The film was Bresson's first to utilize a complex soundtrack and voice-over narration. Its dialogue, which frequently consists of debates on spiritual and ethical matters, is complimented by voice-over commentary drawn from the diary after which the film is titled. Bresson stated that "an ice-cold commentary can warm, by contrast, tepid dialogues in a film. Phenomenon analogous to that of hot and cold in painting."[1] Frequently, the commentary is intentionally redundant, with the priest informing the audience of an action that he has recently, or will shortly, complete on-screen.

Analysis

Throughout his filmography, Bresson was consistently captivated by characters that fall victim to an ineradicable idea or resolution, with Diary of a Country Priest being no exception. However, while his characters necessarily evidence motivated behaviors and decisions, Bresson scrupulously denied any hint of melodrama, and tried to minimize what he referred to as "psychologism" (meaning drama reducible to the intersection of its characters' personalities). Further, he aimed to preclude the insertion of any textual "value judgements" on the content of the film via the construction of its form. The resulting contemplative—perhaps even ascetic—formal distancing is meant to serve Bresson's overriding (Christian) spiritual concern, foregrounding ineffability and irreducible mystery, while nonetheless leaving room for grace.

Reception

Diary of a Country Priest was a financial success in France and established Bresson's international reputation as a major film director. Film critic André Bazin wrote an entire essay on the film, calling it a masterpiece "because of its power to stir the emotions, rather than the intelligence."[1] Claude Laydu's debut performance in the title role has been described as one of the greatest in the history of film, with Jean Tulard writing in his Dictionary of Film that "No other actor deserves to go to heaven as much as Laydu."[3]

On the review aggregator website Rotten Tomatoes, the film has a 95% approval rating based on 39 critics, with an average rating of 8.70/10; the site's "critics consensus" reads: "Diary of a Country Priest brilliantly captures one man's spiritual and religious journey -- and the striking next phase in the evolution of a major filmmaking talent."[4] French journalist Frédéric Bonnaud praised Bresson's minimalist approach to the film's setting and argued: "For the first time in French cinema, the less the environment is shown, the more it resonates [...] ubiquitous and constant, persistent and unchanging, it doesn’t need to be shown: its evocation through sound is enough. It’s a veritable prison."[5] John Simon of the National Review praised the film and regarded it as Bresson's best film.[6] Armond White of the New York Press praised the film, noting that "Bresson exemplified 20th-century ecumenical intelligence that is much out of fashion today, yet remains singular and powerful."[7]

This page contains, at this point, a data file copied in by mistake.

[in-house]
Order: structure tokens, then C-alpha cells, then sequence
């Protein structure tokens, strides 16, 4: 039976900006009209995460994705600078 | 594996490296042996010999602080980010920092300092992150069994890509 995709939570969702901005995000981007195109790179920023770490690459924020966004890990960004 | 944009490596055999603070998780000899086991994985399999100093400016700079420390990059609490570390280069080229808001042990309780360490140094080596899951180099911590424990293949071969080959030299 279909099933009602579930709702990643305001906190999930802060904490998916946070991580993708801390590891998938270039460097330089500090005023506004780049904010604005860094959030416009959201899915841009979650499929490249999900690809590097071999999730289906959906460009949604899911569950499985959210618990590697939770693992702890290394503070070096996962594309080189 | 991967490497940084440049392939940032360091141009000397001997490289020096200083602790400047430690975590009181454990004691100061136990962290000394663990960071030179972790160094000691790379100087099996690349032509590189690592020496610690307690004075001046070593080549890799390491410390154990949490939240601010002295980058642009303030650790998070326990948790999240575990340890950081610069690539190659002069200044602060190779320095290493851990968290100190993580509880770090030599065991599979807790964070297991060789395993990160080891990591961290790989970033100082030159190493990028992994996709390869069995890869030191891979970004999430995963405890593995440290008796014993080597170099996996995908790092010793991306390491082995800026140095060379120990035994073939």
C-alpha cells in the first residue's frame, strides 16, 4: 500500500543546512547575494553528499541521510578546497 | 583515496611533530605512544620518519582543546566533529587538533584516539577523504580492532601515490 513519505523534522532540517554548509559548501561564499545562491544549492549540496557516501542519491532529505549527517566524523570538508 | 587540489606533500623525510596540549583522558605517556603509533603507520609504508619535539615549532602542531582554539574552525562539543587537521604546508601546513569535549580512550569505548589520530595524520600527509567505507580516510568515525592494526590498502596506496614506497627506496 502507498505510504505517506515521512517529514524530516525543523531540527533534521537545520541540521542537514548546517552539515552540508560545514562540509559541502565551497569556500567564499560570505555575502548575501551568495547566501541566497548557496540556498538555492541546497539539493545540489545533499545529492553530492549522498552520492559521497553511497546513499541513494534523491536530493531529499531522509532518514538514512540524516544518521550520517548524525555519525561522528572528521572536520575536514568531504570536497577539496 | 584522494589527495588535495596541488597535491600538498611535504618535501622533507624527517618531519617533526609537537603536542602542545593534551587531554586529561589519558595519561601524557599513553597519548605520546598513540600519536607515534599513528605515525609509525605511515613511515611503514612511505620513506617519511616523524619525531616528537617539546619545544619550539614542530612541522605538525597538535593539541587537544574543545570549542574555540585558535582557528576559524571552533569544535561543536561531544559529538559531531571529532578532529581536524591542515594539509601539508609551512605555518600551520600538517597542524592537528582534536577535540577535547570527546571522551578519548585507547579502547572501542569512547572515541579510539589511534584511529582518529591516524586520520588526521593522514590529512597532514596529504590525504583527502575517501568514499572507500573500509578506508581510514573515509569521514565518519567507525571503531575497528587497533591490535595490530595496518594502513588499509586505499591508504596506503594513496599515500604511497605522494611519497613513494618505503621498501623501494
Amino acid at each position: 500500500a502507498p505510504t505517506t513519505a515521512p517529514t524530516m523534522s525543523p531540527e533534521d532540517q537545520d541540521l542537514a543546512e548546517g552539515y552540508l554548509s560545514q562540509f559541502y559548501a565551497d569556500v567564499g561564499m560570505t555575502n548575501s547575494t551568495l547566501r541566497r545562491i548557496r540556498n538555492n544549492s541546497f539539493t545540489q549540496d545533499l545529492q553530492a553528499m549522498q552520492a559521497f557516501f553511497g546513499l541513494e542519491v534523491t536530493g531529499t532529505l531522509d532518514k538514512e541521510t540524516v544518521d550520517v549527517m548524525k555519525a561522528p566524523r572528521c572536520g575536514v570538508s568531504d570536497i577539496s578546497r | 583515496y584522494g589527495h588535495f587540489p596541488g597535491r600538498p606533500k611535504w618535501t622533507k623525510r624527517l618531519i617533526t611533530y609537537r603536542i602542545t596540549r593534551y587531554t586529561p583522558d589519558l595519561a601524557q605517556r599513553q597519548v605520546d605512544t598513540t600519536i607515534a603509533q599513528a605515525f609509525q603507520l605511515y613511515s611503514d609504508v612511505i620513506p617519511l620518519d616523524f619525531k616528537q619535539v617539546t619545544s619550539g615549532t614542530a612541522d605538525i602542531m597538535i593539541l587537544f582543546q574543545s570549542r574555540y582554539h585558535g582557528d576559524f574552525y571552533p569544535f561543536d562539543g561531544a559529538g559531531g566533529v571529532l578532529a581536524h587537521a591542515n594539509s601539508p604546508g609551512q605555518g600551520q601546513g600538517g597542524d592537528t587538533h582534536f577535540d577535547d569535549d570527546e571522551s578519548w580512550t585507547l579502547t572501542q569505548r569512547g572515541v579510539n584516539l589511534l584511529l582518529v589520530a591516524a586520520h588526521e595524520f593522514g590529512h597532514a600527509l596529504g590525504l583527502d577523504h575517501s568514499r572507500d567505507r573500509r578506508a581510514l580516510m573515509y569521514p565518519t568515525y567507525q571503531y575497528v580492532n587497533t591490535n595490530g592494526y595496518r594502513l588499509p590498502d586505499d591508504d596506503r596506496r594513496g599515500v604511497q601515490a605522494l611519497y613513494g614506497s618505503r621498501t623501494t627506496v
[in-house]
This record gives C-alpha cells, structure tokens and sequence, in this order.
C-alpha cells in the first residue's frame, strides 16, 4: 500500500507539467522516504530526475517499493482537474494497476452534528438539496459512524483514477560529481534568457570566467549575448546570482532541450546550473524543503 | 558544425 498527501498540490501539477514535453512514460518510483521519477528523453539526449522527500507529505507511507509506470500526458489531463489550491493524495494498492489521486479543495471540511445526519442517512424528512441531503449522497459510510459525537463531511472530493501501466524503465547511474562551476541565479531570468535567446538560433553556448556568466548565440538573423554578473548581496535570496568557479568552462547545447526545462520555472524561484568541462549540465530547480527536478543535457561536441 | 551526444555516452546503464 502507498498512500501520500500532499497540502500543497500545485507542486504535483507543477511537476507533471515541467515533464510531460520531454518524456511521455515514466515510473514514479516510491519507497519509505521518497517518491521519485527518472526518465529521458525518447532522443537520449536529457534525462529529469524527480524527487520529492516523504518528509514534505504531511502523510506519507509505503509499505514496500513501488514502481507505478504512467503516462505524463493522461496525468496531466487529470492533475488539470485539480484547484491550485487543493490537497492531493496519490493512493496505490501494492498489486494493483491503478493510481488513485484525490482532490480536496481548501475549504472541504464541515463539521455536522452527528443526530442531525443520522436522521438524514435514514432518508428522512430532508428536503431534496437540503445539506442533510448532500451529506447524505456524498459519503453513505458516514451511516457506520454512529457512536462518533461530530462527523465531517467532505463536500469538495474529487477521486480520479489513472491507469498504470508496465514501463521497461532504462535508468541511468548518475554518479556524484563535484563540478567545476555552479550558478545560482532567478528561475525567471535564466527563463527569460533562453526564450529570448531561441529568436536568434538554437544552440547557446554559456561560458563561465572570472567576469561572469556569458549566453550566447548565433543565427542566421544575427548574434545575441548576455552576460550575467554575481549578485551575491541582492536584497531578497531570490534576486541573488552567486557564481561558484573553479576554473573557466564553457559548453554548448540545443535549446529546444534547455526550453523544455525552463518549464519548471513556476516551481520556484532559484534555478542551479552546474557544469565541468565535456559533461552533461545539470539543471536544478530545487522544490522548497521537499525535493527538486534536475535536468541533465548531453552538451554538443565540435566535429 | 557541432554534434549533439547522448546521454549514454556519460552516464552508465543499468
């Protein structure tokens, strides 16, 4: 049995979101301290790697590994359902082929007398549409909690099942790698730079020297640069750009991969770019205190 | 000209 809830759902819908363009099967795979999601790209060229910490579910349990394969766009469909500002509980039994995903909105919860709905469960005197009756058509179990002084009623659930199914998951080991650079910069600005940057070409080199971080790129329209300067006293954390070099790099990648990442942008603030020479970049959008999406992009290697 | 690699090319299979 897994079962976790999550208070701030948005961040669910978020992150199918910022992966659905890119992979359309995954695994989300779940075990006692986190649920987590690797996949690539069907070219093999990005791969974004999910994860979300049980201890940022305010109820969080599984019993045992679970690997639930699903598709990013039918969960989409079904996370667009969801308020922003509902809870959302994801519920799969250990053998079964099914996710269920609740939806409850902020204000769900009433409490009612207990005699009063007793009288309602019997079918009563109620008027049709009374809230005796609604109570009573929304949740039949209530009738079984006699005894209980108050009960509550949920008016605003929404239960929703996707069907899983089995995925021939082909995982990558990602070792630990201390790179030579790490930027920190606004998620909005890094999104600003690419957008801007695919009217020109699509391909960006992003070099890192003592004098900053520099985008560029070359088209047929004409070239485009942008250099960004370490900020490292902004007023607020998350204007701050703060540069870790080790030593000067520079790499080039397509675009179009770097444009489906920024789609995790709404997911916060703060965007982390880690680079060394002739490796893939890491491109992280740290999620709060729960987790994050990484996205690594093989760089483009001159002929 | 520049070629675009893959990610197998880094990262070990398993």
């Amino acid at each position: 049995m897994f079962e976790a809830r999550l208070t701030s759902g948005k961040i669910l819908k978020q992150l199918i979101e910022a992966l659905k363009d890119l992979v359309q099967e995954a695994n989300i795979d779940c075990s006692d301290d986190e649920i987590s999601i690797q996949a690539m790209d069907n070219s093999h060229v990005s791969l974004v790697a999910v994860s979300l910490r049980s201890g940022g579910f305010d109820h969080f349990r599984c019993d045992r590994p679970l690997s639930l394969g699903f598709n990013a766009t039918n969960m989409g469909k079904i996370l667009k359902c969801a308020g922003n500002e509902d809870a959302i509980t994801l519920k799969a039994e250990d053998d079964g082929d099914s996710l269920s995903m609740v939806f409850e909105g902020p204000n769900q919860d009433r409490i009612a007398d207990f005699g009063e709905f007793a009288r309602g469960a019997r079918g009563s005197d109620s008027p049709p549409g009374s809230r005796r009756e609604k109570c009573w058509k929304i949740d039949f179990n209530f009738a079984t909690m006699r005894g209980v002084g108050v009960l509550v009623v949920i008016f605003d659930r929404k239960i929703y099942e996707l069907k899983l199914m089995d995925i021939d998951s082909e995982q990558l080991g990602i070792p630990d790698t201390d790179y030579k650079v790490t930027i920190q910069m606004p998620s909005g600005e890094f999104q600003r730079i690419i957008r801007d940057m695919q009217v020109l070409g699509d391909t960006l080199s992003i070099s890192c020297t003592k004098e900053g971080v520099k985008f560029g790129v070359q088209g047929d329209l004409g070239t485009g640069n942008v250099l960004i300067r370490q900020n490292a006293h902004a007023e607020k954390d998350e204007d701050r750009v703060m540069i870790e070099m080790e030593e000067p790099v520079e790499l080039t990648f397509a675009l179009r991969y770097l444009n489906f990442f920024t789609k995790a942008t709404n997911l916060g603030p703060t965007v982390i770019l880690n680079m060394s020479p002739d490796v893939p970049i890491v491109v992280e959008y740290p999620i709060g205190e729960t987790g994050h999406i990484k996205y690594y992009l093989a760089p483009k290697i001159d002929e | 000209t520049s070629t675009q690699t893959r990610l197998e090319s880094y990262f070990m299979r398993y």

Numerous filmmakers have expressed their admiration for the film. The Russian filmmaker Andrei Tarkovsky ranked the film at the top of a list of his ten favorite films.[8] The Swedish filmmaker Ingmar Bergman was "extremely fond" of the film and called it "one of the strangest works ever made".[9][10] The Austrian filmmaker Michael Haneke regards the film as one of his favorite of Bresson's films.[11] The Portuguese filmmaker Pedro Costa included the film in his list of the top 10 films available from the Criterion Collection.[12] American director Martin Scorsese said the film influenced his own Taxi Driver (1976),[13] and Paul Schrader, who wrote the script for Taxi Driver, noted the film as a major influence when writing and directing his 2017 film First Reformed.[14]

Awards

The film won eight international awards, including the Grand Prize at the Venice International Film Festival and the Prix Louis Delluc.[1]

Notes

  1. ^ The narration indicates Dufrety was a priest, rather than an abbot.

References

  1. ^ a b c d Wakeman 1987, pp. 57.
  2. ^ Truffaut, François (2004). "A Certain Tendency of the French Cinema". Film Theory: Critical Concepts in Media and Cultural Studies (Philip Simpson ed.). New York: Taylor & Francis. p. 11.
  3. ^ Robert Bergan, "Claude Laydu obituary", The Guardian, 7 August 2011, accessed 15 June 2014
  4. ^ "Diary of a Country Priest (Journal d'un curé de campagne) (1954)". Rotten Tomatoes. Retrieved 15 July 2022.
  5. ^ Bonnaud, Frédéric (2 February 2004). "Diary of a Country Priest - From the Current". Film Comment. Retrieved 4 March 2016.
  6. ^ John Simon. "Ingmar Bergman on Mouchette". RobertBresson.com. Retrieved 18 June 2021. John Simon: "What about Bresson? How do you feel about him?" Ingmar Bergman: "Oh, Mouchette! I loved it, I loved it! But Balthazar was so boring, I slept through it." John Simon: "I liked Les Dames du Bois de Boulogne and A Man Escaped, but I would say The Diary of a Country Priest is the best one." Ingmar Bergman: "I have seen it four or five times and could see it again ... and Mouchette ... really ..."
  7. ^ Armond White (February 23, 2011). "Crises of Faith". New York Press. New York Press. Archived from the original on 2012-01-30. Retrieved 18 June 2021.
  8. ^ Lasica, Tom. "Tarkovsky's Choice". Nostalghia.com. Retrieved January 19, 2020.
  9. ^ "Bergman about other filmmakers". Ingmar Bergman Face to Face. Ingmar Bergman Foundation. Archived from the original on 21 July 2011. Retrieved 26 May 2011. Ingmar Bergman: "Jag är också oerhört förtjust i En prästmans dagbok, som är ett av de märkligaste verk som någonsin gjordes. Nattvardsgästerna är ganska influerad av den."
  10. ^ Philip Mosley (1981). Ingmar Bergman - The Cinema as Mistress. M. Boyars. p. 71. ISBN 9780714526447.
  11. ^ Zachary Wigon (December 19, 2009). "Fueling the Audience's Mistrust: The White Ribbon". Tribeca. Tribeca Enterprises LLC. Retrieved 18 June 2021.
  12. ^ "Pedro Costa's Top 10". The Criterion Collection. March 10, 2010. Retrieved 30 June 2021.
  13. ^ Martin Scorsese: Interviews, ed. Peter Brunette. Jackson, Mississippi: University Press of Mississippi (1999): 67. "Don't forget that is what the priest is doing in Diary of a Country Priest."
  14. ^ Risker, Paul (13 July 2018). "Cinema Is Anti-Spiritual: Interview with 'First Reformed' Director Paul Schrader". PopMatters. Retrieved 31 May 2022.

Sources

  • Wakeman, John (1987). World Film Directors. Vol. 1. The H. W. Wilson Company.

Further reading

  • Tibbetts, John C., and James M. Welsh, eds. The Encyclopedia of Novels Into Film (2nd ed. 2005) pp 98–99.

External links

This page was last edited on 16 July 2022, at 19:13